Arizona ranks first for road rage in U.S., report says

A new report says Arizona drivers have the worst road rage in the country.

Forbes Advisor asked 10,000 drivers about things like tailgating and being forced off the road. Arizona reported the highest rate of confrontational drivers.

According to the report, 31.5% of Arizona drivers say that another driver has gotten out of their vehicle to yell or fight. The Grand Canyon State also has the highest percentages of people being blocked from changing lanes, cut off and threatened.

Nearly one-third of Arizona drivers say they've experienced road rage very frequently.

Drivers ranking first in the country for road rage doesn't come as a surprise to some Arizonans.

"Honestly, you expect it from Arizona. I was born and raised here. You expect it a lot in Arizona," Denisse Osornio said.

"I feel like people often cut each other off, they don't use turn signals, it's hot, and mostly just not paying attention," Jennifer Orozzo said.

According to Forbes Advisor, the results are based on a questionnaire given to 200 drivers in each state last month.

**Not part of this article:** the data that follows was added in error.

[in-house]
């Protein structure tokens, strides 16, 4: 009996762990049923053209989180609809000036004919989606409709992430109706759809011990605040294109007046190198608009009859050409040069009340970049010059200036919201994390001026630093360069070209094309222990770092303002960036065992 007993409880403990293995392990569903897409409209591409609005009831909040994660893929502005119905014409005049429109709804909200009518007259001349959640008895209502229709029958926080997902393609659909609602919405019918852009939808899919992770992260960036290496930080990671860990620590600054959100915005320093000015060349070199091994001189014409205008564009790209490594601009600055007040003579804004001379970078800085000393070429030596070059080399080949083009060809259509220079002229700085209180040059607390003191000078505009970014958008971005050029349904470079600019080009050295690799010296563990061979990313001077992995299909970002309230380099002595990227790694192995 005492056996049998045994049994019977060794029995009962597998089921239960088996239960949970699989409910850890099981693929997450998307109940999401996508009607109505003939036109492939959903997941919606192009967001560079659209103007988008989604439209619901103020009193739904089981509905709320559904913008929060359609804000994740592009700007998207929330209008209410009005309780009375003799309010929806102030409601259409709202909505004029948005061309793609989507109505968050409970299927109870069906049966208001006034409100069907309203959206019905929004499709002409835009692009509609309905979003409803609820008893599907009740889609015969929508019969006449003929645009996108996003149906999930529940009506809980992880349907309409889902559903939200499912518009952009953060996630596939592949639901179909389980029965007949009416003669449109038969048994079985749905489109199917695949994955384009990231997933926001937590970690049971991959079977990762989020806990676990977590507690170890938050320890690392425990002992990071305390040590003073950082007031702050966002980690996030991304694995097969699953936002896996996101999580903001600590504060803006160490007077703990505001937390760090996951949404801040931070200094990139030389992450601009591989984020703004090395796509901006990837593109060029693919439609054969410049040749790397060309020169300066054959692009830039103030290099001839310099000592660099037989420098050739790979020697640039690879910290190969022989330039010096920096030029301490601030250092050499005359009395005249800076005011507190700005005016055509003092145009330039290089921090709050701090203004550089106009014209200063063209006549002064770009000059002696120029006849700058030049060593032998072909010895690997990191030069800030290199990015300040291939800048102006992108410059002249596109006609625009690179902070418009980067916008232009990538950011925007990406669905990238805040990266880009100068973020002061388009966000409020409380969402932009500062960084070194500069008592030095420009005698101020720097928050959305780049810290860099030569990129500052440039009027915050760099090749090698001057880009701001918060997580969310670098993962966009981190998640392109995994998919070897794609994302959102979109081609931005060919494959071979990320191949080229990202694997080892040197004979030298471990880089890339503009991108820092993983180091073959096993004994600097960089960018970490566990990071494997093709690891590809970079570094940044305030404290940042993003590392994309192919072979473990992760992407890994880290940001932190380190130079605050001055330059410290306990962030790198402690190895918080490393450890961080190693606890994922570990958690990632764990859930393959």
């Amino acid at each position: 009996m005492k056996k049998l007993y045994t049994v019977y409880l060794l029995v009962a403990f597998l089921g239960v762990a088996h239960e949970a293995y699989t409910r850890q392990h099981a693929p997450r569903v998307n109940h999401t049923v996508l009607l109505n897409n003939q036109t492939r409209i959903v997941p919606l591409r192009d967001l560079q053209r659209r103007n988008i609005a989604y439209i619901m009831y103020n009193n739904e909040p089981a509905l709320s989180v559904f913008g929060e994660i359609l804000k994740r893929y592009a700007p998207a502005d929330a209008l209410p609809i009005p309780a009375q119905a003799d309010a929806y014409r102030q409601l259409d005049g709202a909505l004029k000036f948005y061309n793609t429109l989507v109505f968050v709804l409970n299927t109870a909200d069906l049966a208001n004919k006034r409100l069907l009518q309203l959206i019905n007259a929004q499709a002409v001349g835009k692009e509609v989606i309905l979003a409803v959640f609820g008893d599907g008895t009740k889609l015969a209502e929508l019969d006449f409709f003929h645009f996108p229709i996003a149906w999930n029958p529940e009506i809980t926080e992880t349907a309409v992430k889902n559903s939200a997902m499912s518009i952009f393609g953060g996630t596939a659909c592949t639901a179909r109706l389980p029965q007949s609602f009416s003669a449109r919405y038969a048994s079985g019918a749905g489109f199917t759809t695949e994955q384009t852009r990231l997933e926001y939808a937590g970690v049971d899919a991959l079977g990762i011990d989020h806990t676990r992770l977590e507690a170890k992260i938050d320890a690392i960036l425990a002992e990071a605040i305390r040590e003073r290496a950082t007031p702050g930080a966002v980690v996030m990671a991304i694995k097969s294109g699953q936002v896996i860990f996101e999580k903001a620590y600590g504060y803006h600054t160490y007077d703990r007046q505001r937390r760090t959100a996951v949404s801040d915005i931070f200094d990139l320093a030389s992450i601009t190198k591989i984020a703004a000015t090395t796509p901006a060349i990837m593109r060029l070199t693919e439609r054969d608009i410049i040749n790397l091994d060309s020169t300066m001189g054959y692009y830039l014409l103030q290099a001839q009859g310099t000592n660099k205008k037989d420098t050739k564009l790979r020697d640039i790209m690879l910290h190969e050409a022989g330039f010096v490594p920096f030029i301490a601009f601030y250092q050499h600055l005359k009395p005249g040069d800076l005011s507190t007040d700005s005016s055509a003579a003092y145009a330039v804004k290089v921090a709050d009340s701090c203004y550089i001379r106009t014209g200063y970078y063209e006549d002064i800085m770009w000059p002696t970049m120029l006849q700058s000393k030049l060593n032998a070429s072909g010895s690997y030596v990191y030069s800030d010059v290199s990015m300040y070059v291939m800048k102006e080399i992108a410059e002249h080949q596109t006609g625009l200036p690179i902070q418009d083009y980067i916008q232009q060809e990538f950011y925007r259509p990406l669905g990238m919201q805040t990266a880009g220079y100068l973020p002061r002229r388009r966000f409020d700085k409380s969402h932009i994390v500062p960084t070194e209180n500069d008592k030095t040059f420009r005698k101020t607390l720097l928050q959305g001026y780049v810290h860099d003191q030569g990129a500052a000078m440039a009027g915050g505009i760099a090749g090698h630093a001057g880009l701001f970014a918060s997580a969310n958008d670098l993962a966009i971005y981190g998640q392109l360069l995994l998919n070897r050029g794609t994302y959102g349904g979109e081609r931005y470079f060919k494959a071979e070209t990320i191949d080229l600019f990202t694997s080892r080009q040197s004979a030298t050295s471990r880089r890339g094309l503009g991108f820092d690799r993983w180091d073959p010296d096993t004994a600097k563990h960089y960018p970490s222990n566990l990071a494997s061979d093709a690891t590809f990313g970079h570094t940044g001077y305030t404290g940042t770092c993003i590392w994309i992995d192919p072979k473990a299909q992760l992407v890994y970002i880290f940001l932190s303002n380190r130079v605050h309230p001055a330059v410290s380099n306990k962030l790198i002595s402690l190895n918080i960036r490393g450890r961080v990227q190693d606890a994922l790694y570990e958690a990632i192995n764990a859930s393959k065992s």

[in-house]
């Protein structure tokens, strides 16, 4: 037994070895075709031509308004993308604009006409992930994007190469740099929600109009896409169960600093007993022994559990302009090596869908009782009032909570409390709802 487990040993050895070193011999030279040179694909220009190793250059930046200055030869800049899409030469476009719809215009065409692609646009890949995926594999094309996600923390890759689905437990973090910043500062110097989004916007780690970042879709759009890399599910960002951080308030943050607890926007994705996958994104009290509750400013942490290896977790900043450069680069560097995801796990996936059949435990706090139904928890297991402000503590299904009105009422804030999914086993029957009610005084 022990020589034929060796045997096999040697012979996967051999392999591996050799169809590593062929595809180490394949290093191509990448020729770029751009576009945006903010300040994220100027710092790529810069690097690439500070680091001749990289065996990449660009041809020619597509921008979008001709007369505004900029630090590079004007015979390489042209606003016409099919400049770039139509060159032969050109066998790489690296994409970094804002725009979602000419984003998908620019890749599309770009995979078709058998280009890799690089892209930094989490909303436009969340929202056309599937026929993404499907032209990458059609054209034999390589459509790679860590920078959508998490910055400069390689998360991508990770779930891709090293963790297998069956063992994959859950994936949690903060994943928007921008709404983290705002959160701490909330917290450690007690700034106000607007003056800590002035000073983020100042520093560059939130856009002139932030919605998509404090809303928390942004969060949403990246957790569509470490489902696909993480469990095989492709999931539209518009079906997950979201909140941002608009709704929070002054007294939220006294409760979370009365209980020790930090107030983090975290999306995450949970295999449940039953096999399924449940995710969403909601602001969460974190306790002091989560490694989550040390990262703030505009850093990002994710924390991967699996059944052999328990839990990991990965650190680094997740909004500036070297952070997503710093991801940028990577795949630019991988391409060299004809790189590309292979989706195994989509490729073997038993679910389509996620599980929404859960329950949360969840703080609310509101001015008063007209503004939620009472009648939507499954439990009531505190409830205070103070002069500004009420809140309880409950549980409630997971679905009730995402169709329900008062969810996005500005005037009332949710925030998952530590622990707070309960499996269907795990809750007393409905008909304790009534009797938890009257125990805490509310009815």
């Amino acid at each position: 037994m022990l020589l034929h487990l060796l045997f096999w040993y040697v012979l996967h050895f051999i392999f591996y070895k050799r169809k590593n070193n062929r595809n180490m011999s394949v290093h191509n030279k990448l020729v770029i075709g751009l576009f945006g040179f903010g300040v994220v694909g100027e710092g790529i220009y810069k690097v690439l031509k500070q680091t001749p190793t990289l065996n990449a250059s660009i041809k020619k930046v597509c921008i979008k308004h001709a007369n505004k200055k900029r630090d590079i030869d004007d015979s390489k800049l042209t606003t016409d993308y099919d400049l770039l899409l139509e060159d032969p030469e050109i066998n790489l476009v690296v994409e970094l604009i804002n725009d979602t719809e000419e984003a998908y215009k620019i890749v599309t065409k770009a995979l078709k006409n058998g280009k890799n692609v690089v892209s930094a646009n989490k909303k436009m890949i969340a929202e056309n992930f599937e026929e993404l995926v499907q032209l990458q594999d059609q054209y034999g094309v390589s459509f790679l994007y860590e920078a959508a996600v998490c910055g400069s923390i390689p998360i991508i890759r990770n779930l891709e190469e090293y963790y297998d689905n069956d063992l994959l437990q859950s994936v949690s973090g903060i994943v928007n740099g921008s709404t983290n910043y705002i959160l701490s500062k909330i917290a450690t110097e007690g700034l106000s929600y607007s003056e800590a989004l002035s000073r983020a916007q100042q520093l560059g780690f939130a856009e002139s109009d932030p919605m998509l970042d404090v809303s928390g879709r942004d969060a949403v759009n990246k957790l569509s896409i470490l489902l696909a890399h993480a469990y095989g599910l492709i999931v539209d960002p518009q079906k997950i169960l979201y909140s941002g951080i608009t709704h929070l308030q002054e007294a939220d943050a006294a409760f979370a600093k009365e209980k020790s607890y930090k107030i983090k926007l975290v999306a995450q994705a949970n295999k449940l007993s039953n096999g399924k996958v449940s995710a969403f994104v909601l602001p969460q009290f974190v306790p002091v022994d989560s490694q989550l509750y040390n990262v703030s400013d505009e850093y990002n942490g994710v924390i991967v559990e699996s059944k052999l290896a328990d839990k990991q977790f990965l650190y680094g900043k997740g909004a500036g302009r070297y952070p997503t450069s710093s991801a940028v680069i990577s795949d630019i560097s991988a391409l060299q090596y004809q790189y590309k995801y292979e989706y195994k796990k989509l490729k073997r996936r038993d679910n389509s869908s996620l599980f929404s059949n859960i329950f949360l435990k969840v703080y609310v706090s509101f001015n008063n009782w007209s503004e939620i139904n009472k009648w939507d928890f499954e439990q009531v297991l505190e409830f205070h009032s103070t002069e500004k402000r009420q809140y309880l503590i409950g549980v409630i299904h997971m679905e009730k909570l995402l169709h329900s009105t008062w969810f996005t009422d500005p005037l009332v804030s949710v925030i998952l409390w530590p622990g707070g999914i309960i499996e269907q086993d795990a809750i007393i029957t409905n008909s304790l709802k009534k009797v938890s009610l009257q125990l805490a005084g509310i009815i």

"We considered metrics that range from percentage of drivers forced off the road by another driver to percentage of drivers that have exited their vehicle to fight with them," said Zoi Galarraga, a Forbes Advisor. 

They also took the percentage of drivers being cut off on purpose and being blocked from changing lanes.

"The top reasons for road rage were heavy traffic, already feeling stressed, running late and already being angry," Galarraga said.

A driver says she experienced this firsthand on Roosevelt Street in Phoenix.

"She was just yelling at me. I was just putting gas at a Circle K, but only one of the pumps was open. She came at me, she got out of the car with a knife and started running at me, so I had to make a police report and everything," the victim said.

Some drivers admit to contributing to road rage and others try to keep their emotions in check because they fear the consequences.

"Definitely somebody dying, that's the worst thing, dying over something so simple, it's just not worth it," Danielle Knight said.

This is the second time Forbes Advisor has done this study – last year Arizona ranked no. 31.

Rounding out the top five are Rhode Island, West Virginia, Virginia and Oklahoma.

Drivers in Delaware are the least confrontational, according to the report.